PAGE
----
Paula is not the oldest sister, but the youngest.
No iremos a la playa, sino a las montañas.
We will not go to the beach, but to the mountains.
PRO TIP! The word sino is also a noun, meaning “destiny.”
Mi sino es ser una escritora famosa.
My destiny is to be a famous writer.
Practice Your Skills: Pero vs Sino Exercises
You’ve picked up on the difference between pero and sino—now it’s time to practice!
Match the correct conjunction to the sentence by choosing pero or sino.
Need a helpful tip? Keep in mind that sino is used to oppose statements whereas pero can add information.
- Enrique pintó la casa de amarillo, ______ a Jaime no le gustó.
- El cumpleaños de Luisa no es en agosto ______ en noviembre.
- La Marsellesa no es de Suiza ______ de Francia.
- Teníamos planes para reunirnos, ______ la lluvia nos obligó a cancelar la actividad.
- Lucía no compra pantalones ______ blusas y suéteres.
- Quería levantarme temprano, ______ no escuché la alarma.
- Mi padre quiere aprender a cocinar, ______ no tiene tiempo.
- Yo no compré la revista ______ mi tía fue quien lo hizo.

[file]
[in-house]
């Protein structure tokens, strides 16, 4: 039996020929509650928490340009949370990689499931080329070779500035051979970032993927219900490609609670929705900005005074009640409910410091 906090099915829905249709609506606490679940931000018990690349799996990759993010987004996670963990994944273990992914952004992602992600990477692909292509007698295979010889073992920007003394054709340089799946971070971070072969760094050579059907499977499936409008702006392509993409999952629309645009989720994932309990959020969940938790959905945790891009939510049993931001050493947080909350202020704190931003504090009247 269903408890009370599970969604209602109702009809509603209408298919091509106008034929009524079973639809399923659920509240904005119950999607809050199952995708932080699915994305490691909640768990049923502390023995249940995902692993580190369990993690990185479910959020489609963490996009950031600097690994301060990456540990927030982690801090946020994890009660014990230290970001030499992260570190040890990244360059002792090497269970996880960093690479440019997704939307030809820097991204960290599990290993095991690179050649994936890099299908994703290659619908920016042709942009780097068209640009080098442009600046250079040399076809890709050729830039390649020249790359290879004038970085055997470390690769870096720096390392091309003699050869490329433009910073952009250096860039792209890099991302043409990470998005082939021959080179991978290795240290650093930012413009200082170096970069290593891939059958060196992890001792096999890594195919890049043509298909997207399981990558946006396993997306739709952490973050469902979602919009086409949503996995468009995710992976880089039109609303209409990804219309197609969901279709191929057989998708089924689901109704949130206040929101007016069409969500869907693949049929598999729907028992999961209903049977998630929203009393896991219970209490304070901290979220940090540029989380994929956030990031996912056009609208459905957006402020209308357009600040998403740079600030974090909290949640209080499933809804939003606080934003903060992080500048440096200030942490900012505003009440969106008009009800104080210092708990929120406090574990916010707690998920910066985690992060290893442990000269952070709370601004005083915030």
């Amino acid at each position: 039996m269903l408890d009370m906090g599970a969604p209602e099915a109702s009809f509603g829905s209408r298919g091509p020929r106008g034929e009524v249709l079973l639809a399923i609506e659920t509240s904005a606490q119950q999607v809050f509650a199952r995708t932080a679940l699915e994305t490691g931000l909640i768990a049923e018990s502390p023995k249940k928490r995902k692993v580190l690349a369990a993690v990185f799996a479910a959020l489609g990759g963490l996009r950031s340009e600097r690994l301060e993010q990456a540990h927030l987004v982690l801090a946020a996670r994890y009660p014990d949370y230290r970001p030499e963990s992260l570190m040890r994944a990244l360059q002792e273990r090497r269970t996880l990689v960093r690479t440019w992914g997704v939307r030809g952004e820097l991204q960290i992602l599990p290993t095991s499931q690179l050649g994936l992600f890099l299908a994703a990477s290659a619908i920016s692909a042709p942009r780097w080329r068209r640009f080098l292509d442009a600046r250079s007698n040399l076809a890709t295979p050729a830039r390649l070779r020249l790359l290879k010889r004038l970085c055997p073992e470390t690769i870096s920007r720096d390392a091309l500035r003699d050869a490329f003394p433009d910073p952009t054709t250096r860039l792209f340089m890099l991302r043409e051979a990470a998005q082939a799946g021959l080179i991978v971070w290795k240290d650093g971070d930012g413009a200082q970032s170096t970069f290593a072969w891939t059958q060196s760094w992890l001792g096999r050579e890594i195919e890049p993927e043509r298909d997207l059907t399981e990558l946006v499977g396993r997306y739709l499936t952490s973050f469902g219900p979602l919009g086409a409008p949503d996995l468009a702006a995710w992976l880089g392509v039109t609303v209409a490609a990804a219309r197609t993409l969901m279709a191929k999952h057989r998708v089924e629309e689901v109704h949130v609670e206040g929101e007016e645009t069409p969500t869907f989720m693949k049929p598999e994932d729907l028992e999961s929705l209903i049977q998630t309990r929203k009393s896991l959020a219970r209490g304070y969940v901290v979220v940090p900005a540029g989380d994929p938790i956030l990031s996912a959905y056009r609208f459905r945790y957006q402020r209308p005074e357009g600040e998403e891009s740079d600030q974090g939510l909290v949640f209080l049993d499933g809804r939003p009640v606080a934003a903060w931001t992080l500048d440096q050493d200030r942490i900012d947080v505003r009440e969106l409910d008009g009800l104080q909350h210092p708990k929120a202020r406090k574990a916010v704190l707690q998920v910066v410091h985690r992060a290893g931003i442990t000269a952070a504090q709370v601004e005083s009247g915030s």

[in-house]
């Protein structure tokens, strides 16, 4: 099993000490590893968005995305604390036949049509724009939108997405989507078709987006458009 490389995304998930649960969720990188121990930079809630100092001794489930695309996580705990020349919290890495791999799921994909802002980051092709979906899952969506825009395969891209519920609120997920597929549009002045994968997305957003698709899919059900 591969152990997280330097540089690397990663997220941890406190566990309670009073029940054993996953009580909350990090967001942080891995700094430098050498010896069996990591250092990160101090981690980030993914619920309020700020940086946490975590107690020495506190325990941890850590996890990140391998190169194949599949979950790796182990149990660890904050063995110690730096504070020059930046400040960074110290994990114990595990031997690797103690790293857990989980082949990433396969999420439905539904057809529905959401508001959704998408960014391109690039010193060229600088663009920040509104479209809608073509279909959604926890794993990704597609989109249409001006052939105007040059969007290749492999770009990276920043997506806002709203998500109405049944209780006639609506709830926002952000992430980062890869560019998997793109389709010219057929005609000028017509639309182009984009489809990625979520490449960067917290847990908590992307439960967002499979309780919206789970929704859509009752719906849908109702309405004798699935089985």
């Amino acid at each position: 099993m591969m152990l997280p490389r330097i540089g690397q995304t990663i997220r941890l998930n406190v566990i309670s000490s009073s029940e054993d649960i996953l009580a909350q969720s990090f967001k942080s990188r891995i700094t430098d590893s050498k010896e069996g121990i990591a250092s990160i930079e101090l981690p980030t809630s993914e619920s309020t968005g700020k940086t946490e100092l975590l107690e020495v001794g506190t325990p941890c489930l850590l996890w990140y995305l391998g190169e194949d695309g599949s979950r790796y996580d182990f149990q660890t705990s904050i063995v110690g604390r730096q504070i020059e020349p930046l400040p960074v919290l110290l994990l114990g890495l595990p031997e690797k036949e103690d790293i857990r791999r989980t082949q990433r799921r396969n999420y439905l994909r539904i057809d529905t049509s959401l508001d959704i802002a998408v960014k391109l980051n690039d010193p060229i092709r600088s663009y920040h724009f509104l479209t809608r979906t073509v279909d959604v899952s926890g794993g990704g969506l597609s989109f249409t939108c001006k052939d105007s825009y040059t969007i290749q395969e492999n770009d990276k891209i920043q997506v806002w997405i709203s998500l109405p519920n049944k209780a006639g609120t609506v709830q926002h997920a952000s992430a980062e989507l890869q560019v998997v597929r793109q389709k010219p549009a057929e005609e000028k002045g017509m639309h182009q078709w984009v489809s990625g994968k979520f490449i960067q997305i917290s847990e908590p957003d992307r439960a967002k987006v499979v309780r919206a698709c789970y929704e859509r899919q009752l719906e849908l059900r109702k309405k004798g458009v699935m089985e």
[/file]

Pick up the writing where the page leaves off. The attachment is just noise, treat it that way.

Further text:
- No vengo de Alemania, ______ de Canadá.
- Ana quiere adoptar un perro, ______ su novio prefiere los gatos.
Get Ready For More Practice!
Regularly completing exercises like these is your key to familiarizing yourself with this subject! While conjunctions may seem daunting—considering how many there are and especially when you encounter intricate cases like pero and sino—you have the power to overcome this obstacle through practice.
The old adage of “practice makes perfect” rings true in the realm of Spanish grammar. To make the most of your practice time, reap the rewards of a FREE 1-on-1 session with a certified, native Spanish-speaking professional from Guatemala. Sign up for a free class to start practicing the difference between pero and sino in real-time with friendly teachers who love exploring this topic!